At the meeting of the Institute of Medicine’s Forum on Microbial Threats on 2009-H1N1 influenza A held in September 2009, WHO’s Fukuda repeatedly mentioned the need for a global framework to prevent access crises from occurring in the future (Fukuda, 2009). Fukuda noted the ineffectiveness and inefficiency of the reactionary, ad hoc attempts to increase vaccine access for 2009-H1N1 influenza A. Fukuda’s reasons why a global framework is necessary echo those given in other analyses of this issue: (1) developing this global access framework would achieve global equity, solidarity, and justice; and (2) creating and operating the global framework is in the enlightened self-interest of all countries, including developed countries, with respect to handling the challenges pandemics pose. These calls for a global access framework represent arguments in favor of the negotiation and implementation of a new kind of global health governance mechanism.
Although the calls for a global access framework to produce more equity, solidarity, justice, and enlightened self-interest generally resonate well in the global health community, foreign policy makers present a more skeptical audience, and understanding this skepticism is important to grasping the difficulty of creating a global access framework. Proponents for such a framework often assert that it is needed because access to vaccine for pandemic influenza (or other dangerous viral pathogens) should not be allocated according to the ability to pay (Chan, 2009a; Gostin, 2009; Yamada, 2009). However, as the foreign policy skeptic might point out, virtually all health-related resources—vaccines, antibiotics, potable water, sanitation, health care, prenatal services, and education—reflect access disparities between rich and poor within and among countries. What makes the access concerns with respect to 2009-H1N1 influenza A so special that the international community must create a global access response to this global health problem?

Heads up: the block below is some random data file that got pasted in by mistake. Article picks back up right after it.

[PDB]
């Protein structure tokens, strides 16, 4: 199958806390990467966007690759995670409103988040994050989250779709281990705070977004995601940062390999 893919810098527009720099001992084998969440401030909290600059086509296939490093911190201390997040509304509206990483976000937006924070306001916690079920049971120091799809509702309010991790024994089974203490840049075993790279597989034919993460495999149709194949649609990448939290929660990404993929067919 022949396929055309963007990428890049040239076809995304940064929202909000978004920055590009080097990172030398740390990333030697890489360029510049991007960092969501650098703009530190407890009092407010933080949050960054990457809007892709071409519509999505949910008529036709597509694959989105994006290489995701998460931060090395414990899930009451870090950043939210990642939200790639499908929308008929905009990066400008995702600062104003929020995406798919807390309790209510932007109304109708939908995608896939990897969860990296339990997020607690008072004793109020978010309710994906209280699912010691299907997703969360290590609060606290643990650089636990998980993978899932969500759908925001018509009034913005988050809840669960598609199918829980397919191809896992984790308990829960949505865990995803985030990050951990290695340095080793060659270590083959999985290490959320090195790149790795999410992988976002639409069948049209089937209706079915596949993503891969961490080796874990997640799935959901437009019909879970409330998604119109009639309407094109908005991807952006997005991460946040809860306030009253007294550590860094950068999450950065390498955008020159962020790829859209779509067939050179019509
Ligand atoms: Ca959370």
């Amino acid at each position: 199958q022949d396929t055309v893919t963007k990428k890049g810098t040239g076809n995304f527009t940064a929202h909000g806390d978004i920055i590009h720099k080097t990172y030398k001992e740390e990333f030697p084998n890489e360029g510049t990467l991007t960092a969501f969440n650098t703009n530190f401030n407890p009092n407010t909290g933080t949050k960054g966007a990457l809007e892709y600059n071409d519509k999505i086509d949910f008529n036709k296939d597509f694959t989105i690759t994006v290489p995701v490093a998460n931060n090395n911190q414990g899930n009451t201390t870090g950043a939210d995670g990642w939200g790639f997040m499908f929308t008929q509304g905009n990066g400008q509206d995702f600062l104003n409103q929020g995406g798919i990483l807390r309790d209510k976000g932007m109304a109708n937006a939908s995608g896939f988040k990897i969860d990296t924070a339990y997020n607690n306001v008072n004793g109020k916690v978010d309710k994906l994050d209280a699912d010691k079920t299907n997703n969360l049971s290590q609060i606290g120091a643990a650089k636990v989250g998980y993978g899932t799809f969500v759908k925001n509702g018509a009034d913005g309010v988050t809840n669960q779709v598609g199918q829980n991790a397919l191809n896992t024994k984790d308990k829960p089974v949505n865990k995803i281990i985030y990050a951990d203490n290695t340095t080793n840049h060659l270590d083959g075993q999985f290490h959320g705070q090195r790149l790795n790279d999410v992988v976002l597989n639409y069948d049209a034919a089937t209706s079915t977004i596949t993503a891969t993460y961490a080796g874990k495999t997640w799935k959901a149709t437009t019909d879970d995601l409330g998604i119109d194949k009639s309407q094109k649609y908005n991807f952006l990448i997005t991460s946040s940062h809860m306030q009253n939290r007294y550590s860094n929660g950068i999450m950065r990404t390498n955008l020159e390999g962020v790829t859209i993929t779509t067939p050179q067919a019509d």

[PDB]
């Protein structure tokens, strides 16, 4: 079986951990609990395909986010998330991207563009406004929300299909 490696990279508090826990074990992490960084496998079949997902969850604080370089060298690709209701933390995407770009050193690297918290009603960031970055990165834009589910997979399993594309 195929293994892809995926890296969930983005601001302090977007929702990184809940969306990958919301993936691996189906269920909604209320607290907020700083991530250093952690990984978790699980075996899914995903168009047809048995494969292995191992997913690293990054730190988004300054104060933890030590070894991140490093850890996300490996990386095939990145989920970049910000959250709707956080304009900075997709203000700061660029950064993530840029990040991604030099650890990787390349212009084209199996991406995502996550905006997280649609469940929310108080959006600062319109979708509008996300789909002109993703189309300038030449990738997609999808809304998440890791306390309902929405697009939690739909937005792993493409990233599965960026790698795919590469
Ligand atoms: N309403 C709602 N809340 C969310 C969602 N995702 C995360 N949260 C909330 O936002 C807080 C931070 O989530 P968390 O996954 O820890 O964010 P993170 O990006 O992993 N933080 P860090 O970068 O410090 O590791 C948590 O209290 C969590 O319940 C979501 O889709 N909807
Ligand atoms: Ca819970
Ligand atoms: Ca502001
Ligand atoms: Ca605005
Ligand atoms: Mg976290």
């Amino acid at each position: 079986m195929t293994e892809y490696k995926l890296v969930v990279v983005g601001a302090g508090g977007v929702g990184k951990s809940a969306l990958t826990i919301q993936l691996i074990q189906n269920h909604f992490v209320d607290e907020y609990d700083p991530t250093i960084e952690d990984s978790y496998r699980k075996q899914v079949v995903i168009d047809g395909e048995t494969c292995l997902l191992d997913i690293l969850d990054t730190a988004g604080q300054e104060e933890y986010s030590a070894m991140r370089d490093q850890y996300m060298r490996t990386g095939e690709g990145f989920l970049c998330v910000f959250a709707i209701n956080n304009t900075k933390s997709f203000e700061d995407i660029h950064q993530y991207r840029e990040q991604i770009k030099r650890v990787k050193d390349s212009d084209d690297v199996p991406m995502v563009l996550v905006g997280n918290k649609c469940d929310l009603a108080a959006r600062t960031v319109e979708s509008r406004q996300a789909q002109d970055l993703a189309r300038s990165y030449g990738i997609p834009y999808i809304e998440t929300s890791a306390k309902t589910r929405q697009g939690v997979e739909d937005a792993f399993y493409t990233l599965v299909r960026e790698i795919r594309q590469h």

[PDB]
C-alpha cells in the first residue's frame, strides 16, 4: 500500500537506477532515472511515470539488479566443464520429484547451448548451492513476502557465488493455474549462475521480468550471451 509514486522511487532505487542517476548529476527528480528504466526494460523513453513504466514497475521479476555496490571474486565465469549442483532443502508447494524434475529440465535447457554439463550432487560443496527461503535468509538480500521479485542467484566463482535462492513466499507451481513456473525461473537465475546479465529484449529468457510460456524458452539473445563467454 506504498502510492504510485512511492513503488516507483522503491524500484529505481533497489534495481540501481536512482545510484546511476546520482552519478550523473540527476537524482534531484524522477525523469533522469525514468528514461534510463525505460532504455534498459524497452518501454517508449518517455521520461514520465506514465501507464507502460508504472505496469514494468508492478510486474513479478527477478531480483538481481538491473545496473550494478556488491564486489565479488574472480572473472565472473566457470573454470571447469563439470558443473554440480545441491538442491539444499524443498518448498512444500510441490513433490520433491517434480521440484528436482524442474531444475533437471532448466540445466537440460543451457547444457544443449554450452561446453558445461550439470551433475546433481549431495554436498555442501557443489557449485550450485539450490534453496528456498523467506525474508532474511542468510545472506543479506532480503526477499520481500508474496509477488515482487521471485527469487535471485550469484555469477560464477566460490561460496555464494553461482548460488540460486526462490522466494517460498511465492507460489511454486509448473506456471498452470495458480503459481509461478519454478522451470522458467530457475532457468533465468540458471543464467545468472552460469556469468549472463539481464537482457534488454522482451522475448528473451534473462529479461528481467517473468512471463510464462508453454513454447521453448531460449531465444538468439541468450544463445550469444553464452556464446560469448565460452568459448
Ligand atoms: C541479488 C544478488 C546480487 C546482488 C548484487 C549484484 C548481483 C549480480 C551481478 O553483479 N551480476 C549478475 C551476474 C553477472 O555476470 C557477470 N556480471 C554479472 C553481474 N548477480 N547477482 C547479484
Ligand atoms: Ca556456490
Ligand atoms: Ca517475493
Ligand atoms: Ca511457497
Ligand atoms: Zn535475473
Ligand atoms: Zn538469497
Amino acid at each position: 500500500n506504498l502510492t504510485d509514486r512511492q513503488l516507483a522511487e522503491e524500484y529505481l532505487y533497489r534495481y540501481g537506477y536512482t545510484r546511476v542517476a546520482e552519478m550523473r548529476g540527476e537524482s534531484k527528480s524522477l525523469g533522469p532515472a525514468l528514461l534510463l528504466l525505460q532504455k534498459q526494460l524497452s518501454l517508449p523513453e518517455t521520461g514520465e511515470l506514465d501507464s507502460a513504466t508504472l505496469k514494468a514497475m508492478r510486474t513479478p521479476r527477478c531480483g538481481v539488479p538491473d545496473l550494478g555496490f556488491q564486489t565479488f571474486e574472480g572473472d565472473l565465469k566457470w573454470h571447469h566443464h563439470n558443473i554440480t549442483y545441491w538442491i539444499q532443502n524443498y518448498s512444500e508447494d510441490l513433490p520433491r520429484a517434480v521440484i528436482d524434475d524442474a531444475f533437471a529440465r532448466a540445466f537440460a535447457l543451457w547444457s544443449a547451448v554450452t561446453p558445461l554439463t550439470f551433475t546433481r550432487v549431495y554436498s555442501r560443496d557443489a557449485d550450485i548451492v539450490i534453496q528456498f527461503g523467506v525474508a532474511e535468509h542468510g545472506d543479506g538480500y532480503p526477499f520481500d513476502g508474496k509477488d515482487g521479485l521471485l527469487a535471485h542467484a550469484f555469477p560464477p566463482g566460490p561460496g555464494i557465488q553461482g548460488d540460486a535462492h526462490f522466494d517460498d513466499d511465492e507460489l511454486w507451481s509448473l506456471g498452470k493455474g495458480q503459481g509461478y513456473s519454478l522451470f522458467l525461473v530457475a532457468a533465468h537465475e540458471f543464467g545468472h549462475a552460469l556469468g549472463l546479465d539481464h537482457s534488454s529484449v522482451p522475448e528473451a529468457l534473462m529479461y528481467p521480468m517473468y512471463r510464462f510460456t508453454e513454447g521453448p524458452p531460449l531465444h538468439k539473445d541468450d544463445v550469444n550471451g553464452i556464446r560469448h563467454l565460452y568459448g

Public health experts have raised concerns on these grounds, which would reinforce the foreign policy skeptic’s view of the matter. In response to the appeal by the United Nations (UN) and WHO at the end of September 2009 for $1.5 billion to buy vaccines and antivirals for low-income countries, Christopher Murray, Director of the Institute for Health Metrics and Evaluation at the University of Washington, argued that “[g]iven that the world spends about $22 billion on all global health problems, is it really wise to spend $1.5 billion only on swine flu? I would prioritize other areas like maternal and child health, where the need is urgent and huge” (Cheng, 2009). Similarly, Philip Stevens of the London-based International Policy Network asserted that “WHO is peddling an alarmist, unscientific agenda to raise funds. The U.N. is operating on pure conjecture that we will face anarchy and chaos in the developing world should the virus mutate” (Cheng, 2009).